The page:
Greek legislative election, 1981
All 300 seats to the Greek Parliament
151 seats were needed for a majority
Parliamentary elections were held in Greece on Sunday, 18 October 1981. The Panhellenic Socialist Movement (PASOK), led by Andreas Papandreou, faced New Democracy, led by Georgios Rallis. Papandreou achieved a landslide and PASOK formed the first socialist government in the history of Greece (in 1963 Centrists had formed a government under the leadership of George Papandreou, Andreas' father, but their party, Center Union, was not a socialist party but a centrist, social-liberal one).
185 of the 300 seats were won by PASOK or the Communist Party: both openly eurosceptic. This was the high point of Greek euroscepticism, coming just months after the country's accession to the European Communities.
|Panhellenic Socialist Movement||2,726,309||48.1||172||+79|
|Communist Party of Greece||620,302||10.9||13||+2|
|Communist Party of Greece (Interior)||76,404||1.3||0||New|
|Union of the Democratic Centre||22,763||0.4||0||–16|
|For a Revolutionary Left||6,595||0.1||0||New|
|Democratic Social Party||1,100||0.0||0||New|
|Byzantine National Organisation||407||0.0||0||New|
|Hellenic Universal Olympic Democracy||5||0.0||0||New|
|National Refugee Party of Greece "Kimon"||2||0.0||0||New|
|Source: Nohlen & Stöver|
Papandreou's new government introduced several interesting reforms in the wake of its victory (legalization of civil wedding, new family law, nationalization of certain private companies, etc.).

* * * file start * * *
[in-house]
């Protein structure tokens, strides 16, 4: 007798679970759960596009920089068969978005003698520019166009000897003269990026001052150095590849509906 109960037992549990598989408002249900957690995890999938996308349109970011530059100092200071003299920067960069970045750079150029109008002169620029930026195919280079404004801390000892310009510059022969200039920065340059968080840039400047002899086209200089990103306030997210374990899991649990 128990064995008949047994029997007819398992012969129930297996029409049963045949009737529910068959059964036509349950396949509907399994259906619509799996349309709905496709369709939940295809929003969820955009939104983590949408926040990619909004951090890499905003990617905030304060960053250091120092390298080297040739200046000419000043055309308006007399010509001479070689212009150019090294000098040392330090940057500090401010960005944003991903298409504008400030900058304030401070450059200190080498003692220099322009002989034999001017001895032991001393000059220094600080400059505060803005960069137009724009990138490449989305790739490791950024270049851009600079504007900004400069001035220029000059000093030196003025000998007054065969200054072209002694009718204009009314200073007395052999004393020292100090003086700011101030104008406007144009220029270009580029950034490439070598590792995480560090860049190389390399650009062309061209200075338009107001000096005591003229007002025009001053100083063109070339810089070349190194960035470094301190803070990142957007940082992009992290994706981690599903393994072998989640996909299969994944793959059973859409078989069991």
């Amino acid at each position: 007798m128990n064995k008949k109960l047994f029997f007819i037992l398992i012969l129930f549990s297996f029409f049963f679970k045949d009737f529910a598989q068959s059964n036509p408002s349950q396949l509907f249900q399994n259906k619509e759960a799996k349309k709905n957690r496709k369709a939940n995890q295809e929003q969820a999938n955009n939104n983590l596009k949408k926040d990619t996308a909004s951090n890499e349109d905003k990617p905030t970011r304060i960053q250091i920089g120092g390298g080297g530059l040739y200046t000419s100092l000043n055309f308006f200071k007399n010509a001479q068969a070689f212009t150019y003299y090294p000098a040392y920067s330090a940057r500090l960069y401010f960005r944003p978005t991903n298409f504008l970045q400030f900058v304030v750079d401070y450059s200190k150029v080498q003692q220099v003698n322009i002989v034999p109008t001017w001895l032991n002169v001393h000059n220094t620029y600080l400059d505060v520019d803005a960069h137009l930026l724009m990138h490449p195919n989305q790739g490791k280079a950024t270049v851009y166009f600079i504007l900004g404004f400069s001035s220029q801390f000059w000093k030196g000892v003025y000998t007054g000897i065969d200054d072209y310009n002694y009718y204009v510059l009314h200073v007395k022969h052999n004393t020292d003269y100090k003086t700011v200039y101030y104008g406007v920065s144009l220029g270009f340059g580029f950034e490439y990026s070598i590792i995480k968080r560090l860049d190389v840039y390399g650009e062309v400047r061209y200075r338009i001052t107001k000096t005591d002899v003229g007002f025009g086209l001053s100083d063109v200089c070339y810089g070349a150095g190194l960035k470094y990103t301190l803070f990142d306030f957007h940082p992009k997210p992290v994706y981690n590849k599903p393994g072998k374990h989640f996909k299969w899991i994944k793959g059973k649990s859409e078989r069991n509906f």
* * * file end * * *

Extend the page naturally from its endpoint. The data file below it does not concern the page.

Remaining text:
The main opposition party, New Democracy, faced serious internal conflicts. Georgios Rallis was forced to resign after the defeat and he was succeeded by Evangelos Averoff, former minister under Karamanlis governments. In 1984 Averof resigned because of health problems and Konstantinos Mitsotakis became the new leader of New Democracy. Noteworthy, Mitsotakis and Papandreou were both centrists before 1967 and they belonged to the same party, George Papandreou's Center Union. Nevertheless, they were strong opponents and they never liked each other. Papandreou was calling Mitsotakis "a defector, an apostate", because in 1965 he defected from the ruling Center Union and participated in a new government pleasing to Constantine II, who had just accepted George Papandreou's resignation after a serious disagreement between the King and the prime minister.
- Dieter Nohlen & Philip Stöver (2010) Elections in Europe: A data handbook, p830 ISBN 978-3-8329-5609-7
- Verney, Susannah (March 2011). "An exceptional case? Party and popular Euroscepticism in Greece, 1959–2009". South European Society and Politics, special issue: Euroscepticism in Southern Europe: A Diachronic Perspective. Taylor and Francis. 16 (1): 51–79. doi:10.1080/13608746.2010.538960.